Warning: If you decide to have children, there's a good chance that somewhere down the road, they're going to do the same. Which will make you a grandparent.
Congratulations. And by the way, this happens so fast you'd swear all you did was blink. So don't settle back thinking this is all still eons away.
Now if you think the grandparent role is a cuddly, cozy place where little ones clamor to snuggle up to you while you eat homemade cookies and read books, you are in for such a shocker. Grandparenting is complicated. The world expects certain things from grandparents.
For starters, you're supposed to be all wise and knowing. Your child-turned-parent believes she can call you, night or day, with random questions about parenting. And you will have the perfect answer, all the time.
For anything from how to get a fussy infant to settle down and go to sleep, to how to teach a headstrong 4-year-old to take her dishes to the sink, to how to motivate a stubborn 10-year-old to practice his cello, to how to walk a broken-hearted 17-year-old through the loss of her first love, you are the font of all wisdom, the source of all answers.
The real test of your wisdom will be reflected in your ability to resist -- and I do mean resist -- the screaming temptation to pause and ask, "So, why do you want to know my opinion on this now, when you had no desire to listen to me when you were that age?"
Your kid is already aware of that irony. And yet he's asking you anyway.
If you couldn't get the answer across to him the first time around, your second chance to teach it to him is now coming via his own request. Don't mess this up.
Besides, you want to have a hand in the formation of this next generation. Your children's children will be of great interest to you.
First, there's that startling moment when you look into that little face and see something of yourself looking back. It's a freaky revelation to realize you've been personally perpetuated, cloned, flung into the next generation through something passed from you through your children to their children. And, because this infant or child or teen is on your family tree chart, you'd much prefer to have that name be known for good.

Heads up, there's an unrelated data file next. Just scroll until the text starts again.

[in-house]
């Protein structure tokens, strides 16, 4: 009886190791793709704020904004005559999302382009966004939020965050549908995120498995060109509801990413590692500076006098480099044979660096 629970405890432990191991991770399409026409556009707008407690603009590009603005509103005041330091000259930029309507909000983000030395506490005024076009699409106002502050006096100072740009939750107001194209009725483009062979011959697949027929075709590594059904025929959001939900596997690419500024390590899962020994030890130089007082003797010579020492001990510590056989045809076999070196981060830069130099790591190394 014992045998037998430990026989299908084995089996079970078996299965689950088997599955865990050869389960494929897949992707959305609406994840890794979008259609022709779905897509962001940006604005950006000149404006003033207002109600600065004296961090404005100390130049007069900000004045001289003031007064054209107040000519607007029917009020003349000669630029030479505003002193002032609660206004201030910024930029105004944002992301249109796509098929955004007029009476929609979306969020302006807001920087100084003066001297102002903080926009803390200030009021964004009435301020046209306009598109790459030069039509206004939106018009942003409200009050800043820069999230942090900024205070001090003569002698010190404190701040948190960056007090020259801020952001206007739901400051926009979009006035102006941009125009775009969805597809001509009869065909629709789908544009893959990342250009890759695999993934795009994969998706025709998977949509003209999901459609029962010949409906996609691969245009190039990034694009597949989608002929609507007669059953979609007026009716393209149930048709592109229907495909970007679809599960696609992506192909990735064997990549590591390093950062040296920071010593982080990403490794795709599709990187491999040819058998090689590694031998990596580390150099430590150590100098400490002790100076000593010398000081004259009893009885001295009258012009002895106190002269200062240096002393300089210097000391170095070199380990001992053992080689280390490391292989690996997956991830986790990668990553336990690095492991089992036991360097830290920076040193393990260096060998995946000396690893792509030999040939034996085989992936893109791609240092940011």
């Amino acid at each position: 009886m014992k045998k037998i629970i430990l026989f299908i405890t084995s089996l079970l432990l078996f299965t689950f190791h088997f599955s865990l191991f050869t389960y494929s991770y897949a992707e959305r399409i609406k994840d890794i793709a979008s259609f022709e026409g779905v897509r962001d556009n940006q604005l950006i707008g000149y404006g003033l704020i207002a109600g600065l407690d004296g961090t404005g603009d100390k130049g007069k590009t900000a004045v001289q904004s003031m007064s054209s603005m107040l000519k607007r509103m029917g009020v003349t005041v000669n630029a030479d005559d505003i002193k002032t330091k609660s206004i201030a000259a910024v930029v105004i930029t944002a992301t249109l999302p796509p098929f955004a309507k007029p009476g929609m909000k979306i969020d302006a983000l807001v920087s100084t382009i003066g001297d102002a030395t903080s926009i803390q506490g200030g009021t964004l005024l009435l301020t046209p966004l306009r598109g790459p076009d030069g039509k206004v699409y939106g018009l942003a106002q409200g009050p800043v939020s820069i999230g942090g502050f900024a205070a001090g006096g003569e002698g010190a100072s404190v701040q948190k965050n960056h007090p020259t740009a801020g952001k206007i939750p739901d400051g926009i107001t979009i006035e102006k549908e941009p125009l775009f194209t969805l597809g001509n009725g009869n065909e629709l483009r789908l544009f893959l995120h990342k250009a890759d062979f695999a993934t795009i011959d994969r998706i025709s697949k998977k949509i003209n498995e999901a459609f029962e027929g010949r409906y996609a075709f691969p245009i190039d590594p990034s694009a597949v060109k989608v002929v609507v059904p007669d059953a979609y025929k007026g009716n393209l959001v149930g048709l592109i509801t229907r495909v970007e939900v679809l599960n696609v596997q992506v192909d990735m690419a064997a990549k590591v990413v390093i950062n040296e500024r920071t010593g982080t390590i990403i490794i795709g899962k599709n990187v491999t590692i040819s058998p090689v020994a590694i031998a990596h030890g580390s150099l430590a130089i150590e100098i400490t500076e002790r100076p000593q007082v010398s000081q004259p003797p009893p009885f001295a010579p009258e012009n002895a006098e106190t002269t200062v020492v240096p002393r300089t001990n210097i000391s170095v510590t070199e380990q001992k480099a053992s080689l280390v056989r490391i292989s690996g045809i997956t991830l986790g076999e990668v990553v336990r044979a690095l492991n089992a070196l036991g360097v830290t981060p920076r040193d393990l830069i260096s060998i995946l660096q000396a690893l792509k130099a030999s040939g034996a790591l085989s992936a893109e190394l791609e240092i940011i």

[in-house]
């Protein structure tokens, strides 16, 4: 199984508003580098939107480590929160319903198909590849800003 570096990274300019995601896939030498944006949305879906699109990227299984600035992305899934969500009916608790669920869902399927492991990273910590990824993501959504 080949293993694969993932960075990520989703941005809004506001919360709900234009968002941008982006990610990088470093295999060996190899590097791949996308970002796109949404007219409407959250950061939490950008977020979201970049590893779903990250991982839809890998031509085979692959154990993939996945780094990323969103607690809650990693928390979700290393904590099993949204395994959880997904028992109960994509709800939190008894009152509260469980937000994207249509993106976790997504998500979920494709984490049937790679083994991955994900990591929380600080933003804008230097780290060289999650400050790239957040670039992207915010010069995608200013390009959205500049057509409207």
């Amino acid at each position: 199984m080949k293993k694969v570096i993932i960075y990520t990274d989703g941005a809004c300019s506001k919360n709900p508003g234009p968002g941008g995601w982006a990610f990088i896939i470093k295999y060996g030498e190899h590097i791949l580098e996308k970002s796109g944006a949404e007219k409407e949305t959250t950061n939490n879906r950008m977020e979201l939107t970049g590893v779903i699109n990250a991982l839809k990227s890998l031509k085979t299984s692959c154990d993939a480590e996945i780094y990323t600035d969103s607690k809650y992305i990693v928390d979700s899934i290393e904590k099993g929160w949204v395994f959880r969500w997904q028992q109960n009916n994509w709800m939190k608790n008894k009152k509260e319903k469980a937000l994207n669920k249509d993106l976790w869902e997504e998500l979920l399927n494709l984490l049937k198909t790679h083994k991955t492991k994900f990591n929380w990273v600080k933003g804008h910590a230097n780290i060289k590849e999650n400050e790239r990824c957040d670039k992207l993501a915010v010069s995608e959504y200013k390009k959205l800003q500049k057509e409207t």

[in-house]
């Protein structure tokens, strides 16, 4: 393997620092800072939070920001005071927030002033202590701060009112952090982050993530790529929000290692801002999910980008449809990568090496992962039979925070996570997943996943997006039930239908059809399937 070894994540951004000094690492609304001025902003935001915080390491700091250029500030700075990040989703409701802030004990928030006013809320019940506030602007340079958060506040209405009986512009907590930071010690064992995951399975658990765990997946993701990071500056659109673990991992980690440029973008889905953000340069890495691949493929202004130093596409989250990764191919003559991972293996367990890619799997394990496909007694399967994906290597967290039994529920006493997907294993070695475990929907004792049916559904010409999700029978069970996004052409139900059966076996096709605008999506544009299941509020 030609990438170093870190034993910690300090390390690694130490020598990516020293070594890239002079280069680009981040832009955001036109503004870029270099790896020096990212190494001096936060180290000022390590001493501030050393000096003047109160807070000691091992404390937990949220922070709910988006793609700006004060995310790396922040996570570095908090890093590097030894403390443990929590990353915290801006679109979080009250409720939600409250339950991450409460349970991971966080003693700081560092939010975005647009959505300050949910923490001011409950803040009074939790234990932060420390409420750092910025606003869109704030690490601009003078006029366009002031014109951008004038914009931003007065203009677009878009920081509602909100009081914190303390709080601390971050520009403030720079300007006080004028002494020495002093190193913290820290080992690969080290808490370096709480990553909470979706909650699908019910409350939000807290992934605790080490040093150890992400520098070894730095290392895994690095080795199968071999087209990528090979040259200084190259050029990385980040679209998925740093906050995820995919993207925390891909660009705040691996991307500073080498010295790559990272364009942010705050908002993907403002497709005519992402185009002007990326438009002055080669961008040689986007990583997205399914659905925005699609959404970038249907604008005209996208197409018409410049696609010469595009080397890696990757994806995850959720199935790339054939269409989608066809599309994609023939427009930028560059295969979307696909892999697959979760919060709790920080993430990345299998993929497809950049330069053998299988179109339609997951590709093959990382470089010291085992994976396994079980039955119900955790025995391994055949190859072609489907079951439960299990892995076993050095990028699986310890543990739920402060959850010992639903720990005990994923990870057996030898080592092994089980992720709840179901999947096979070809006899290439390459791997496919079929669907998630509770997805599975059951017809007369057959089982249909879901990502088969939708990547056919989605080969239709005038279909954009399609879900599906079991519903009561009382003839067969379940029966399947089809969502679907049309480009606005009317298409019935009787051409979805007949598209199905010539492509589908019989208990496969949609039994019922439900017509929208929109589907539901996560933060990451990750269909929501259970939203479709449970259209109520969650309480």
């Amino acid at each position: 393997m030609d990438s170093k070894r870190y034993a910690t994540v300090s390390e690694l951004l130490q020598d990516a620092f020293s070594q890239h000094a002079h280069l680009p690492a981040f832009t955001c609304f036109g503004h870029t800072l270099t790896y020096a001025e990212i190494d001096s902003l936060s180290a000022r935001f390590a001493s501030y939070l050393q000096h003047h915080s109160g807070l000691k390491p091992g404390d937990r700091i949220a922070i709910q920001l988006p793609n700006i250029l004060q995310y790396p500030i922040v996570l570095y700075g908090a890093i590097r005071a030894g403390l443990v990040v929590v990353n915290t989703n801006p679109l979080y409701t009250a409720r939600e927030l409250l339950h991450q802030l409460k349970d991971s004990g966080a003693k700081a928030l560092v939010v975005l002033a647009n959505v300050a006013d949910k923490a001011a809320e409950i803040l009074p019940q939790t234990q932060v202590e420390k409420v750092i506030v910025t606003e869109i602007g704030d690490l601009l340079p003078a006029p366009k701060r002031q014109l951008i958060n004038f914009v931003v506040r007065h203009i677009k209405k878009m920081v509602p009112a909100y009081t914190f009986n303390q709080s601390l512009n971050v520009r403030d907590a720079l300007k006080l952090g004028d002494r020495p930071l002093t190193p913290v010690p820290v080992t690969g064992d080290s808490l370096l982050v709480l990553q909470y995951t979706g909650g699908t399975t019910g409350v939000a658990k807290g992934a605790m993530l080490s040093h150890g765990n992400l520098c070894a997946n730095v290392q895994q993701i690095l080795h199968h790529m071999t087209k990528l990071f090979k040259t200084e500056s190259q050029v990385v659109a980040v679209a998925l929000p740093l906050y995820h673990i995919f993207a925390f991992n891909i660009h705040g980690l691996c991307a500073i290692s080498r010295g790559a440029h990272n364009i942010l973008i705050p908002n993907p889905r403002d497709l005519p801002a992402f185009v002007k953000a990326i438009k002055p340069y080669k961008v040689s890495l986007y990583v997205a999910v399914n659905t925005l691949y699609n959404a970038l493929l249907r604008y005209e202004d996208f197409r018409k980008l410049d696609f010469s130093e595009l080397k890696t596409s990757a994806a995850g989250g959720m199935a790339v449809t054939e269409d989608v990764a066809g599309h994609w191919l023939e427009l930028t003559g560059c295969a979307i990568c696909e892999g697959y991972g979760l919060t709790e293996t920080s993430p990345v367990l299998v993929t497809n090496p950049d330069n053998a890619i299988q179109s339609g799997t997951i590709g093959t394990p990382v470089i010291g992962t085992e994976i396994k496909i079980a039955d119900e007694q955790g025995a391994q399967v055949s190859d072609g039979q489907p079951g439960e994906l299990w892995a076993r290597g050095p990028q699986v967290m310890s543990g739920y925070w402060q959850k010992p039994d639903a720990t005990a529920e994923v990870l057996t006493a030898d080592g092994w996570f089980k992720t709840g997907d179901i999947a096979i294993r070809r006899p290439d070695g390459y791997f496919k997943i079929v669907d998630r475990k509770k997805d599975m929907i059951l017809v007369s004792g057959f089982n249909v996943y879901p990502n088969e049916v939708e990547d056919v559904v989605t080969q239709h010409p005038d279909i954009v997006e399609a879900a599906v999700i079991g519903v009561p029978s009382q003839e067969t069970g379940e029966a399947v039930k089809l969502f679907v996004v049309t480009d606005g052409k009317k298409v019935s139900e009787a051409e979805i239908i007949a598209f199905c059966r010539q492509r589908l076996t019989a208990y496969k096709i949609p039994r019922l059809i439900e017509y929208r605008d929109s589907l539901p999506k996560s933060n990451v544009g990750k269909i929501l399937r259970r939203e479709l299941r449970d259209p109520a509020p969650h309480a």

So you have some accountability that extends far beyond showing up for his birthday party. In other words, you're officially saddled with the responsibility of setting a good example now.
Good luck with that.
Gone are the days of eating chocolate cake for breakfast when you want to, or sitting up until 4 a.m. watching three movies in a row because you feel like it. That all changes when the next generation comes stampeding into your scene.
You're a parent again, with the word "grand" in front of it. This is serious business, and things change. Drastically.
You pay attention to what's playing on the TV. You get all preachy about good nutrition, and you don't eat the good stuff -- like Ding Dongs dipped in hot chocolate -- until you're alone. You stifle a cuss word when you pinch your finger in the cupboard door. You stow away everything but the Disney movies. You find time to sit down and read kid books out loud. Your table manners improve. You revive the practice of saying please and thank you, and insist they do the same. You make a greater effort to use correct grammar. You rummage around for your worn out patience and breathe life back into it because you really need it. And you dust off your ability to make wise decisions in a split second because that's what they need.
If you do this right, your grandkids end up thinking you're OK. And your kids look at you with renewed awe. They may even try to emulate you a little.
Which is good since there will likely come a day when those kids of theirs will decide to have kids too.
You may contact Louise Brown at firstname.lastname@example.org.